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Chicago’s Cut Red Tape Agenda


The small business community has been devastated by the pandemic. Swift action is necessary to help small and local businesses recover. This is the time for policymakers to eliminate costly and unnecessary red tape.

The Small Business Advocacy Council and a robust coalition of business organizations are advocating for reforms that will help small and local businesses. Small businesses should be put into the best position to recover and Chicago needs these businesses to succeed during this crucial time.


Small and local businesses need City Council approval to display a simple sign that protrudes over the sidewalk by less than an inch. The fight to allow small businesses to display signs that protrude over the public way without City Council approval has been ongoing for years. There is an ordinance languishing in a City Council committee that will cut this red tape.

The recovery of small and local businesses will be impacted by delays that occur because City Council has to approve public way sign permits. Alders should retain the ability to object to signs that protrude over the public way in their ward but not require this process to be delayed by a vote in City Council.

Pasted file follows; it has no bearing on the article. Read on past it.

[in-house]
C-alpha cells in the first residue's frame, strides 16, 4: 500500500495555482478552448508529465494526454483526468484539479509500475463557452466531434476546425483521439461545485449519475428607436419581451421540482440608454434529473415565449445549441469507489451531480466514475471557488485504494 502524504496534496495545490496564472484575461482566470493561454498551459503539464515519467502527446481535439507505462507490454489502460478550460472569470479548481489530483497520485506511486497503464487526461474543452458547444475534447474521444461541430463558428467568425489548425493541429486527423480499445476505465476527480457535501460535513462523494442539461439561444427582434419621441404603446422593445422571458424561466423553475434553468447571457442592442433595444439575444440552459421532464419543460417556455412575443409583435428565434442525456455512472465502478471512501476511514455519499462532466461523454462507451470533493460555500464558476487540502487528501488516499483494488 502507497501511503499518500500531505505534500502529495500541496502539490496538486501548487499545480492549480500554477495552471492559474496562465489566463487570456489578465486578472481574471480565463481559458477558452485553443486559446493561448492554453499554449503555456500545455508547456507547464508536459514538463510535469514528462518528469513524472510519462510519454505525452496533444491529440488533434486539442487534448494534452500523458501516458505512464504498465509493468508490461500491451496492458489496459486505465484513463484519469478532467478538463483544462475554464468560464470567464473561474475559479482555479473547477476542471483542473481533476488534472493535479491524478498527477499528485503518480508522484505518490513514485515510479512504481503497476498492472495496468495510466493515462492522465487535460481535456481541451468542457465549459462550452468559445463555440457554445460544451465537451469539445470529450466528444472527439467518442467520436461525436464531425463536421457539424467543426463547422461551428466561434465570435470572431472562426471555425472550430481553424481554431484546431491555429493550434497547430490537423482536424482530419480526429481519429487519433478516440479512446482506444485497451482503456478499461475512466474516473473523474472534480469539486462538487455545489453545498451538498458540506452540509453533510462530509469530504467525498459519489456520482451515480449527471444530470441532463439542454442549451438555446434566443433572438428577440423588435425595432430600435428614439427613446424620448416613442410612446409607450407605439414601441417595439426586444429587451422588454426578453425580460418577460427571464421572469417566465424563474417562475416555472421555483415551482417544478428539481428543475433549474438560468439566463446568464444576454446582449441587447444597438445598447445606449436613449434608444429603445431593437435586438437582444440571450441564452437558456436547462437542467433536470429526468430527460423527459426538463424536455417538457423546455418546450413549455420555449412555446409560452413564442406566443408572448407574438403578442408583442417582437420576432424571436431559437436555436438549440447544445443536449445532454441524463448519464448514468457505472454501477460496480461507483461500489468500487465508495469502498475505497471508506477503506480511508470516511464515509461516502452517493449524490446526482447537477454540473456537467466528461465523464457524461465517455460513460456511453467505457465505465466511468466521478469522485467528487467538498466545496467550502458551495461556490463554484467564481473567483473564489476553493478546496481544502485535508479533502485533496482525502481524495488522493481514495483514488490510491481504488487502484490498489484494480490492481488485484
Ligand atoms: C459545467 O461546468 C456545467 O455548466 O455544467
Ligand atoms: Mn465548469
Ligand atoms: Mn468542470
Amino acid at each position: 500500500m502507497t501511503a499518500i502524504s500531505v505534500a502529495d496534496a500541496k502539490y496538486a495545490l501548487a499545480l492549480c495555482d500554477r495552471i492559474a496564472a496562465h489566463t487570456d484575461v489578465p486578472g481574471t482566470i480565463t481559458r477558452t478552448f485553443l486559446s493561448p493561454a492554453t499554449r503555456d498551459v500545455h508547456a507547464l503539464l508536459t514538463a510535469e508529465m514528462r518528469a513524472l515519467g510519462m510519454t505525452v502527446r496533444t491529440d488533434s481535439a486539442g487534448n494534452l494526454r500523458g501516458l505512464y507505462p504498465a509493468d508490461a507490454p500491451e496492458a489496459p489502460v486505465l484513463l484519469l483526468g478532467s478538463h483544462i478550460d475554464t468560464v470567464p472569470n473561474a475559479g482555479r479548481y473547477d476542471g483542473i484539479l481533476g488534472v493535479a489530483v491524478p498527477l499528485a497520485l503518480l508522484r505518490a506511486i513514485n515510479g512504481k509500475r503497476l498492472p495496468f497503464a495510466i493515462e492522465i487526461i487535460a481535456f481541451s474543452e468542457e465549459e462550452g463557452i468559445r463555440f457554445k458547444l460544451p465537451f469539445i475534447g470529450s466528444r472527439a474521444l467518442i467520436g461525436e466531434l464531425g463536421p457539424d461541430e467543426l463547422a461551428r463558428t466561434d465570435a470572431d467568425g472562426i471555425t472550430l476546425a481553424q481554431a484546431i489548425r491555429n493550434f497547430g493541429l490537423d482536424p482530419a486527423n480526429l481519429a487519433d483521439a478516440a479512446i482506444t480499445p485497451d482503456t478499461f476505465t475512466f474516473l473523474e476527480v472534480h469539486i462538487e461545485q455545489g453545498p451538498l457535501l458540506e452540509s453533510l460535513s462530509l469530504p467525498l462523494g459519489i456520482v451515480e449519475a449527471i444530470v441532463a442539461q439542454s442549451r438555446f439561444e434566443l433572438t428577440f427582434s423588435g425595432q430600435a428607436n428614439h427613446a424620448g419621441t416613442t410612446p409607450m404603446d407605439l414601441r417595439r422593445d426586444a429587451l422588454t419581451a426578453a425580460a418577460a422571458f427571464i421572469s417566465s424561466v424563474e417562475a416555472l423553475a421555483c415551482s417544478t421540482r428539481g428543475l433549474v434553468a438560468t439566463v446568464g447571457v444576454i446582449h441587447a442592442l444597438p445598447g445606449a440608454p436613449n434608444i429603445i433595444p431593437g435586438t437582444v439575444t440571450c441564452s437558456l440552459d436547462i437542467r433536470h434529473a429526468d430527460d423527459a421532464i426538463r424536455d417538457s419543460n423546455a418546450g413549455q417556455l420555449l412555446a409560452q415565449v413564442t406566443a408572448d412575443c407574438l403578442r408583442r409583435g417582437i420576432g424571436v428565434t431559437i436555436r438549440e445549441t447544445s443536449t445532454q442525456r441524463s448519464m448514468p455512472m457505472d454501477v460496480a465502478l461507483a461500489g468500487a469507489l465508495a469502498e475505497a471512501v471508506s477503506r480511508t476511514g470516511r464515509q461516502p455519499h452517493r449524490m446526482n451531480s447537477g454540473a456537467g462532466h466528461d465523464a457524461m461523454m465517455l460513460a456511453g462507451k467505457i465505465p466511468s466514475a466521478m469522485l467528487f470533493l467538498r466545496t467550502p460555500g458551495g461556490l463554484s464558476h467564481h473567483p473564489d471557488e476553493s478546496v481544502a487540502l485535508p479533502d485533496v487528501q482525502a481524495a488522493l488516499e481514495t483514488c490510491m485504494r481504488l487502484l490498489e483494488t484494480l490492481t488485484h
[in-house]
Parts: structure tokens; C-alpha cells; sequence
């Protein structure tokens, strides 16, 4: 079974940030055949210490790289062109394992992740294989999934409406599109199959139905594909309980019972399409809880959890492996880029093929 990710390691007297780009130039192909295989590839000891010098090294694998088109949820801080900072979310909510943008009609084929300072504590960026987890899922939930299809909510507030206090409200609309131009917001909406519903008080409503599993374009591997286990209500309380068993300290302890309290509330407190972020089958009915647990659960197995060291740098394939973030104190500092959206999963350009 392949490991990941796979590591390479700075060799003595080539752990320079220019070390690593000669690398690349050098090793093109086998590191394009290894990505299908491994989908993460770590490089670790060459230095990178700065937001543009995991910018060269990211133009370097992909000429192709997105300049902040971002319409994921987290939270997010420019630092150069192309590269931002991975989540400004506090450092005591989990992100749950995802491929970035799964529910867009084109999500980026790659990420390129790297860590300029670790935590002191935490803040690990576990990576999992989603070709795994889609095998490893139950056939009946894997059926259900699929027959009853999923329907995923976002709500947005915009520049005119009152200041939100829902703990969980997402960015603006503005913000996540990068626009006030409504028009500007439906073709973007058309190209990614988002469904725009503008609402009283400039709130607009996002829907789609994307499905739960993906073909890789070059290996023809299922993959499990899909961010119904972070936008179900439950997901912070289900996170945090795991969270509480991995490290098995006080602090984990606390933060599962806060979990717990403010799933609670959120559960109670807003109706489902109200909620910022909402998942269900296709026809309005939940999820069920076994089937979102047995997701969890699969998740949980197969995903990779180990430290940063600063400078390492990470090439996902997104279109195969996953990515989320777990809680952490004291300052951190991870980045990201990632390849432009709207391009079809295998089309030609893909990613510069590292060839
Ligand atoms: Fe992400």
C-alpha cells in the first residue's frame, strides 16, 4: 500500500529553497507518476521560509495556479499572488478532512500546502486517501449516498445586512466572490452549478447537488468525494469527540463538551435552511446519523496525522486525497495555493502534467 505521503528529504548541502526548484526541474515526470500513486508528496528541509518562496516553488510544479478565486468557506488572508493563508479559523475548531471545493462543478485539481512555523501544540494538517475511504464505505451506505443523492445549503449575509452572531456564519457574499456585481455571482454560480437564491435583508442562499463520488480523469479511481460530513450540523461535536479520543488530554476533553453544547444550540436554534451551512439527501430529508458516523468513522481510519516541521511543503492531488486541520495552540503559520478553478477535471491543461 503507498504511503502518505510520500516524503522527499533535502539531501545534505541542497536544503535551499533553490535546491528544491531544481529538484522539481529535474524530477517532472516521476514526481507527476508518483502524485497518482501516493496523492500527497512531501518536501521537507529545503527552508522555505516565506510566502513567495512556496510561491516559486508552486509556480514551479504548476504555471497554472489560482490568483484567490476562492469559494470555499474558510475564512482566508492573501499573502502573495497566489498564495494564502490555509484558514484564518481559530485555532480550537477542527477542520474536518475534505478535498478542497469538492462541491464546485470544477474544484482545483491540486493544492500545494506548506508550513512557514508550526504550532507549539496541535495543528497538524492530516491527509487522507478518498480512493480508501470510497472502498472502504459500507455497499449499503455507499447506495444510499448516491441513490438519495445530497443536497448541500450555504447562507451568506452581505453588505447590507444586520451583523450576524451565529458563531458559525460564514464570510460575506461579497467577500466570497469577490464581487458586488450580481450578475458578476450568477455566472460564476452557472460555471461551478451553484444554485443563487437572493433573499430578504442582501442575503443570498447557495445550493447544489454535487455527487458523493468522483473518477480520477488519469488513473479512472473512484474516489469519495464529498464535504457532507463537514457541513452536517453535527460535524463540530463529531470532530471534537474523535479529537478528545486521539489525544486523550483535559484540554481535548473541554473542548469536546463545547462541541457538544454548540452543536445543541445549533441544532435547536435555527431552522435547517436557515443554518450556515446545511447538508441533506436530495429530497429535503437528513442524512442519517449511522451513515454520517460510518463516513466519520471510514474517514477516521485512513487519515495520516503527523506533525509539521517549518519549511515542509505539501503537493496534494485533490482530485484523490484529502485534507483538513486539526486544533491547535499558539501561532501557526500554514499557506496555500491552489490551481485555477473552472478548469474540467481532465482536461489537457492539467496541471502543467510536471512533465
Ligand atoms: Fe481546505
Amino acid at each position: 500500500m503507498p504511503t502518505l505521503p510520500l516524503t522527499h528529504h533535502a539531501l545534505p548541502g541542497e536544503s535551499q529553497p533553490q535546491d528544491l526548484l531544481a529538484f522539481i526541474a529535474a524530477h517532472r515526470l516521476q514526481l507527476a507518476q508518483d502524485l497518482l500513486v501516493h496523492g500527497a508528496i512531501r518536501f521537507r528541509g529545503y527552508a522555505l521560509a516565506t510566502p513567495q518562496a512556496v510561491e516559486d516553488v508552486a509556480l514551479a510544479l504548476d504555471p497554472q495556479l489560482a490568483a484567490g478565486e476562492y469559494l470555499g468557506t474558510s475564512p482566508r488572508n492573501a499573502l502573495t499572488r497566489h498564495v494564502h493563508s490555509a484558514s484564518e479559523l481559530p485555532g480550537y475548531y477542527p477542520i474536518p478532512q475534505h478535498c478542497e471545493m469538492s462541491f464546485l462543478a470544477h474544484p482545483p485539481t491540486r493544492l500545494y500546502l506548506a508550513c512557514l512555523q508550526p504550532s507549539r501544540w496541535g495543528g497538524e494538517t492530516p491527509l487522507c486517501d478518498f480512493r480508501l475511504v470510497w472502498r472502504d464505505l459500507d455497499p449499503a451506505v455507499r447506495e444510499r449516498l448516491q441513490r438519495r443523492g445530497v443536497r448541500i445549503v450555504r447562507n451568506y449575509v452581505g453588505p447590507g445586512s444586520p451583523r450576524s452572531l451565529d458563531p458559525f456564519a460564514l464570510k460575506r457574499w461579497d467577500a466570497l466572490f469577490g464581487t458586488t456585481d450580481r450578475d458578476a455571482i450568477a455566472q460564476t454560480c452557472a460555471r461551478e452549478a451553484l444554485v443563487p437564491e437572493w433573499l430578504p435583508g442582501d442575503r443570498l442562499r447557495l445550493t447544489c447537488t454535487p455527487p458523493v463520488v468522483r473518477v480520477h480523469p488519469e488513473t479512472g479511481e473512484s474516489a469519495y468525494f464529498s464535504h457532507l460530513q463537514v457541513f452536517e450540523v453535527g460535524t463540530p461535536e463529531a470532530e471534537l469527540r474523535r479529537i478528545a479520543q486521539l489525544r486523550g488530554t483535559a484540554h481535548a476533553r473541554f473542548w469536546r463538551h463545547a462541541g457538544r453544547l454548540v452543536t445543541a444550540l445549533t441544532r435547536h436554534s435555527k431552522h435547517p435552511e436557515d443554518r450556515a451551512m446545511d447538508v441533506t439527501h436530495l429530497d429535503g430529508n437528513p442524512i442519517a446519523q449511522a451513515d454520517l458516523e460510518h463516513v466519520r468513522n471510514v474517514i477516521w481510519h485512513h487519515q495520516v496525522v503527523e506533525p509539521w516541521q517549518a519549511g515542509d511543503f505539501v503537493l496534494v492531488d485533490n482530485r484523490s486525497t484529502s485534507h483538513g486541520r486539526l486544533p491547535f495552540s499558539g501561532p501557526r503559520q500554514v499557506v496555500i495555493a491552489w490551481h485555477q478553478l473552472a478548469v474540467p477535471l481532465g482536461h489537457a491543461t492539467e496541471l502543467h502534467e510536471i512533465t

There is no need for any public way use permits to require City Council approval at all. There is no reason public way use permits for awnings, canopies and other items designed to help attract customers be subject to this lengthy process. Rather, Alders should retain the ability to object to such items should they contain offensive material or negatively impact the visual appeal of commercial corridors in their wards.


This is the time to eliminate the need for small and local businesses to hire an attorney and attend hearings for ordinance violations that do not impact the health, safety and welfare of the public. Many business owners will not have the money or time to hire an attorney and attend hearings as they attempt to recover from this pandemic.


As businesses fight their way back this summer, the City should finally legalize A-frame signs placed safely in front of businesses. These signs should be legal so long as they are appropriate, comply with reasonable regulations and do not obstruct the public way. Promotion and advertising will be important ways for local businesses to bring back and attract new customers.


Small businesses create jobs and support local communities. We are calling on every Alder and policy maker in Chicago to support and advocate for these reforms. Cutting this red tape will facilitate the comeback of Chicago’s resilient small business community.

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